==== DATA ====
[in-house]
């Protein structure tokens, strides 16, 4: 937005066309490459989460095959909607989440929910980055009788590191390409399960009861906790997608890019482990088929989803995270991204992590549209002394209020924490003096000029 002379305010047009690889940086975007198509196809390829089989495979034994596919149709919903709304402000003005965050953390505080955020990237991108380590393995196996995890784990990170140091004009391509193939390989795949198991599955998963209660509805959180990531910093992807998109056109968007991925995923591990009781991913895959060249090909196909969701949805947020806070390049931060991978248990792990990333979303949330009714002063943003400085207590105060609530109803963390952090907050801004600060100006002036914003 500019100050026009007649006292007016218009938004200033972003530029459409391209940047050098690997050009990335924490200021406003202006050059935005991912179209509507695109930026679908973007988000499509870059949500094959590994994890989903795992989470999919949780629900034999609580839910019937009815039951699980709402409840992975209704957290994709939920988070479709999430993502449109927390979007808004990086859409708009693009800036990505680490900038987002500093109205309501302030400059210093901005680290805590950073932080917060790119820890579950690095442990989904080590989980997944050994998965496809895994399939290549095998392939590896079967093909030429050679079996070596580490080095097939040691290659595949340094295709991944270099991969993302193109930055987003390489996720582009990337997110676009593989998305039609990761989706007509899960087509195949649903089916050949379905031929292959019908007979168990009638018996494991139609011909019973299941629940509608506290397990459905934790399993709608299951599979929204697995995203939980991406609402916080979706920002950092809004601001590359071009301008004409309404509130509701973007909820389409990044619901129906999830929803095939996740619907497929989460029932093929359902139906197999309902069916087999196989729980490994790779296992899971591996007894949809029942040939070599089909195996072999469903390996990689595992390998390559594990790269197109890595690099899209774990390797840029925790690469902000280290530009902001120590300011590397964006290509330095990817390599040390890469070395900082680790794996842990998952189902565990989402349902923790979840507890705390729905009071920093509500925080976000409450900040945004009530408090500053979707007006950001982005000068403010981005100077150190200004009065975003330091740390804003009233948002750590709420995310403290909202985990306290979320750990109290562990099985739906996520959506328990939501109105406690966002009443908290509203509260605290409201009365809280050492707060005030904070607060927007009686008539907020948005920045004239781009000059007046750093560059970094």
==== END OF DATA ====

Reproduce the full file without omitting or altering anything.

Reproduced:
[in-house]
């Protein structure tokens, strides 16, 4: 937005066309490459989460095959909607989440929910980055009788590191390409399960009861906790997608890019482990088929989803995270991204992590549209002394209020924490003096000029 002379305010047009690889940086975007198509196809390829089989495979034994596919149709919903709304402000003005965050953390505080955020990237991108380590393995196996995890784990990170140091004009391509193939390989795949198991599955998963209660509805959180990531910093992807998109056109968007991925995923591990009781991913895959060249090909196909969701949805947020806070390049931060991978248990792990990333979303949330009714002063943003400085207590105060609530109803963390952090907050801004600060100006002036914003 500019100050026009007649006292007016218009938004200033972003530029459409391209940047050098690997050009990335924490200021406003202006050059935005991912179209509507695109930026679908973007988000499509870059949500094959590994994890989903795992989470999919949780629900034999609580839910019937009815039951699980709402409840992975209704957290994709939920988070479709999430993502449109927390979007808004990086859409708009693009800036990505680490900038987002500093109205309501302030400059210093901005680290805590950073932080917060790119820890579950690095442990989904080590989980997944050994998965496809895994399939290549095998392939590896079967093909030429050679079996070596580490080095097939040691290659595949340094295709991944270099991969993302193109930055987003390489996720582009990337997110676009593989998305039609990761989706007509899960087509195949649903089916050949379905031929292959019908007979168990009638018996494991139609011909019973299941629940509608506290397990459905934790399993709608299951599979929204697995995203939980991406609402916080979706920002950092809004601001590359071009301008004409309404509130509701973007909820389409990044619901129906999830929803095939996740619907497929989460029932093929359902139906197999309902069916087999196989729980490994790779296992899971591996007894949809029942040939070599089909195996072999469903390996990689595992390998390559594990790269197109890595690099899209774990390797840029925790690469902000280290530009902001120590300011590397964006290509330095990817390599040390890469070395900082680790794996842990998952189902565990989402349902923790979840507890705390729905009071920093509500925080976000409450900040945004009530408090500053979707007006950001982005000068403010981005100077150190200004009065975003330091740390804003009233948002750590709420995310403290909202985990306290979320750990109290562990099985739906996520959506328990939501109105406690966002009443908290509203509260605290409201009365809280050492707060005030904070607060927007009686008539907020948005920045004239781009000059007046750093560059970094």